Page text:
There are several ways to doing this, all of which involve a
little ethical detective work.
First, there are many reports available, some for free and some that
require a fee, offering detailed industry trend analysis and reports on
thousands of individual firms.
Second, simple observational research may be needed. For example,
the owners of New Venture Fitness Drinks could estimate their sales
by tracking the number of people who patronize similar restaurants
and estimating the average amount each customer spends.
4.3. Overall Financial Attractiveness of the
Overall Financial Attractiveness of the Proposed
A number of other financial factors are associated with
promising business startups.
In the feasibility analysis stage, the extent to which a
business opportunity is positive relative to each factor is
based on an estimate rather than actual performance.
The table on the next slide lists the factors that pertain to the
overall attractiveness of the financial feasibility of the
Overall Financial Attractiveness of the
Financial Factors Associated With Promising Business
• Steady and rapid growth in sales during the first 5 to 7 years in a clearly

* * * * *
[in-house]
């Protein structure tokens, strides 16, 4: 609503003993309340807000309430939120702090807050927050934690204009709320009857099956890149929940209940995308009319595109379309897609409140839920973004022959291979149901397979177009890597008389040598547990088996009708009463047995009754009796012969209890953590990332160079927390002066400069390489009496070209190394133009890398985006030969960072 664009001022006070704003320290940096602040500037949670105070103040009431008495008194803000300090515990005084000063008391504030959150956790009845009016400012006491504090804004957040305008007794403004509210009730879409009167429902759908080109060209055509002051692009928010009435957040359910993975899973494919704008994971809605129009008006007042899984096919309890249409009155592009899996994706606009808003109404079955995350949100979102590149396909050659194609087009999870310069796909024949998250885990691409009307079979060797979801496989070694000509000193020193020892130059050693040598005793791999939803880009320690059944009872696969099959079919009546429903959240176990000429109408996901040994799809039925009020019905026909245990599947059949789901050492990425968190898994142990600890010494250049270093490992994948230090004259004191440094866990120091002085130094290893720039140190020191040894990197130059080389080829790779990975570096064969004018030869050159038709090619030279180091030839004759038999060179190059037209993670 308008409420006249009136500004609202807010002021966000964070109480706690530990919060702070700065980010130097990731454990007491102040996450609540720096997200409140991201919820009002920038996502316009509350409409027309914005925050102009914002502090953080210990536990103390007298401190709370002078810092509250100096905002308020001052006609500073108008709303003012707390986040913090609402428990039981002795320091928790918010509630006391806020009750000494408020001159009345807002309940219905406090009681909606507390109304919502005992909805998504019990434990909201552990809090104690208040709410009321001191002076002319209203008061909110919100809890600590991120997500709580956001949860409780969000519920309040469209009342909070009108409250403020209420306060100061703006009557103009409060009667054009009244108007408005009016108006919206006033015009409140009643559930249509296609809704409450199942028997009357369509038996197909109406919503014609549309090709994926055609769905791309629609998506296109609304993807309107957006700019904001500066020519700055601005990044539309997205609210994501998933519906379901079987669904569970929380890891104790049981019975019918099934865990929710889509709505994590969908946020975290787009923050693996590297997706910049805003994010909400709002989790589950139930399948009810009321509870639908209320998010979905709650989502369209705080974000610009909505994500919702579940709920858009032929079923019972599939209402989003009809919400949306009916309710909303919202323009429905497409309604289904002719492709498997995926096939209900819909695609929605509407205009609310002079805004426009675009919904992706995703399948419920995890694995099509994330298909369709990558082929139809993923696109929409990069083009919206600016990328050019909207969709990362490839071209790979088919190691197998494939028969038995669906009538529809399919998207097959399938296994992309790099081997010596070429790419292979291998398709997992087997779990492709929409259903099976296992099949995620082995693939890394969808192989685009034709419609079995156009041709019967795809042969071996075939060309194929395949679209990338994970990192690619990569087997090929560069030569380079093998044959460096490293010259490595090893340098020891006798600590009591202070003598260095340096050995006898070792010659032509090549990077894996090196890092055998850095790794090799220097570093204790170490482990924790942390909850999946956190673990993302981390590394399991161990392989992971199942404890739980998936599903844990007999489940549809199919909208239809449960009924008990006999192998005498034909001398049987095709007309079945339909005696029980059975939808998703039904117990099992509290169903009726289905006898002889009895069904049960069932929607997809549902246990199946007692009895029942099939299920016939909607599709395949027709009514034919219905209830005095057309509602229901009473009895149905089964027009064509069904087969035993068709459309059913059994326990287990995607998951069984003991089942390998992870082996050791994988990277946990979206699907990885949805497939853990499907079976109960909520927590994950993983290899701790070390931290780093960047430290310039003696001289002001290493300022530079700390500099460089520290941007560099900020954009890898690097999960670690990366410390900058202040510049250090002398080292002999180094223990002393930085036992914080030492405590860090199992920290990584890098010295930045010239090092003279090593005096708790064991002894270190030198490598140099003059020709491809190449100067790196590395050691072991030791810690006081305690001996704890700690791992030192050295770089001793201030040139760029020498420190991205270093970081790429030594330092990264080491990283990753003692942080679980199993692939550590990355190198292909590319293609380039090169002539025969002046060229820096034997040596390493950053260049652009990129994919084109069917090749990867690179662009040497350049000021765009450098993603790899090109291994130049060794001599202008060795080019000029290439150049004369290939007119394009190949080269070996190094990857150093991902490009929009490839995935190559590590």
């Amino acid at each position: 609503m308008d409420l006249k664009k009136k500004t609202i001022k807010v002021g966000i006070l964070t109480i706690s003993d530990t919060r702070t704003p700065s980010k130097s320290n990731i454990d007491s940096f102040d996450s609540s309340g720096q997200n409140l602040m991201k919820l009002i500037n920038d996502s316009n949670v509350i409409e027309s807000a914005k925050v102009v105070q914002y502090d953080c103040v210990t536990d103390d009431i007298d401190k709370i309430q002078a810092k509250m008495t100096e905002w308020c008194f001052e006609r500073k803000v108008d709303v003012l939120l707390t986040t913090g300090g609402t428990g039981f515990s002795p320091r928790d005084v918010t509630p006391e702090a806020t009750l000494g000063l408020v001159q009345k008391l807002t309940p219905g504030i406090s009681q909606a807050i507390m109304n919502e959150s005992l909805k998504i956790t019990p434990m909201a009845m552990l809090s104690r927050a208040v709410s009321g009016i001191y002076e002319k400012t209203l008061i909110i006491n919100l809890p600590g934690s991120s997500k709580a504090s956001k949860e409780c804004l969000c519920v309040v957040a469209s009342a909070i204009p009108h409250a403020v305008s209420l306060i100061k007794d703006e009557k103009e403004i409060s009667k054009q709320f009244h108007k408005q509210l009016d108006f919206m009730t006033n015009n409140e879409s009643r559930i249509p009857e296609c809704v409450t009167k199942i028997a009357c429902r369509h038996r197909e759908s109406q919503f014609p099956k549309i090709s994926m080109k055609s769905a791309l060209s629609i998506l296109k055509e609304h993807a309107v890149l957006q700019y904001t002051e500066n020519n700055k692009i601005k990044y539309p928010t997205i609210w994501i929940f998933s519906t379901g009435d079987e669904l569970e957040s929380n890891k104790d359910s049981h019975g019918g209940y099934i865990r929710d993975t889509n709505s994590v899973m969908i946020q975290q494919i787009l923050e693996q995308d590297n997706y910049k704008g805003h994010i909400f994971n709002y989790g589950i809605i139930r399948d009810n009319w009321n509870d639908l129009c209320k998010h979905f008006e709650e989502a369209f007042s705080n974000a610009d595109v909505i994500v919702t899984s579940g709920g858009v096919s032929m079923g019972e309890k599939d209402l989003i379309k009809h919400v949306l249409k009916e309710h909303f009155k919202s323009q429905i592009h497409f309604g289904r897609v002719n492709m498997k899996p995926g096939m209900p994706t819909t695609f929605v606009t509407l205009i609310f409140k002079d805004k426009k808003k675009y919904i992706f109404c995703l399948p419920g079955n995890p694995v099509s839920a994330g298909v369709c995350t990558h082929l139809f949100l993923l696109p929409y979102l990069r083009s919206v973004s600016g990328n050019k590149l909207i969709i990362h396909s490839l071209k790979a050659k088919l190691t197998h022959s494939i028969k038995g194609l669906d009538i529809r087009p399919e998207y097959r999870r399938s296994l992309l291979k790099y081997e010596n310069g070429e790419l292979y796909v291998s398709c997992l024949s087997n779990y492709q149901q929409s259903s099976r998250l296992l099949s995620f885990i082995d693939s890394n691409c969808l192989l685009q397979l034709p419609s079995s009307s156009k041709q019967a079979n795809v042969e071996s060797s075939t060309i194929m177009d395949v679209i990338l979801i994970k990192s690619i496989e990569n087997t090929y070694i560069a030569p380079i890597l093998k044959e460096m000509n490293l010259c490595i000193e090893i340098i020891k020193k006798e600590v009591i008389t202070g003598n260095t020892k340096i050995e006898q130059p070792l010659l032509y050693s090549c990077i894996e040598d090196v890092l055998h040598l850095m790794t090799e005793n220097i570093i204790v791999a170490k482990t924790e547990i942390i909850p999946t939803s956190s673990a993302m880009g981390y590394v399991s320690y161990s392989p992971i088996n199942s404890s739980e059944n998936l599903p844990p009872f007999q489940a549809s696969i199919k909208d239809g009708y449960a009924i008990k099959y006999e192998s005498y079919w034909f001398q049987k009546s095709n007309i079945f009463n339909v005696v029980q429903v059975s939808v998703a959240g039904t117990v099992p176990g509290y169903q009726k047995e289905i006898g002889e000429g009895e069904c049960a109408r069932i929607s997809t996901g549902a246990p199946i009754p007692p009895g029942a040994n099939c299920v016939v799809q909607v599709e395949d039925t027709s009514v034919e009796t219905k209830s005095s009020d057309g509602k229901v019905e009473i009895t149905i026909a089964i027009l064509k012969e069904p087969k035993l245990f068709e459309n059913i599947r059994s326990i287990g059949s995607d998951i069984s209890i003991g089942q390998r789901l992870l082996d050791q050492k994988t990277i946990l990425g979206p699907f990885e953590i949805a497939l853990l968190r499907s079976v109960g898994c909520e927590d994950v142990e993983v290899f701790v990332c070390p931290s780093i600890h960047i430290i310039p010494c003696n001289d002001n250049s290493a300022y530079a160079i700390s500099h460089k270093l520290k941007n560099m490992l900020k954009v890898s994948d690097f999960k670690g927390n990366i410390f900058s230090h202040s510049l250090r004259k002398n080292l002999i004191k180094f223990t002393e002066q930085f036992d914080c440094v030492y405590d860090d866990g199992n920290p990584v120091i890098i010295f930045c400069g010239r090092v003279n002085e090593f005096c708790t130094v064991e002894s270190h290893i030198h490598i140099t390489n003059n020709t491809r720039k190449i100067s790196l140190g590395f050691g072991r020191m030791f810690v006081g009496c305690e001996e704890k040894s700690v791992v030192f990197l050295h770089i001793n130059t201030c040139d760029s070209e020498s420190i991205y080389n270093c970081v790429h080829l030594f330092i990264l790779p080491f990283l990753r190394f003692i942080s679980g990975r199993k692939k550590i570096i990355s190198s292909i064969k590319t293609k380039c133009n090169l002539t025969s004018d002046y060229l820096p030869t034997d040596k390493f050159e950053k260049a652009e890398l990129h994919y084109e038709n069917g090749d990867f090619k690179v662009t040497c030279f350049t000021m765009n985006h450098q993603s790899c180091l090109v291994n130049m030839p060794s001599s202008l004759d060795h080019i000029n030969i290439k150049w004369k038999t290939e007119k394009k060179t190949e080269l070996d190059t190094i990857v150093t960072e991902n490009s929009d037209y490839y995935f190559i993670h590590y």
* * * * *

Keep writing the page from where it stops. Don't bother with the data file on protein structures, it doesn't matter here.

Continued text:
defined market niche.
• High percentage of recurring revenue—meaning that once a firm wins a
client, the client will provide recurring sources of revenue.
• Ability to forecast income and expenses with a reasonable degree of
• Internally generated funds to finance and sustain growth.
• Availability of an exit opportunity for investors to convert equity to cash.
The vast majority of small businesses start out as sole
proprietorships. These firms are owned by one person,
usually the individual who has day-to-day responsibility
for running the business. Sole proprietorships own all the
assets of the business and the profits generated by it.
They also assume complete responsibility for any of its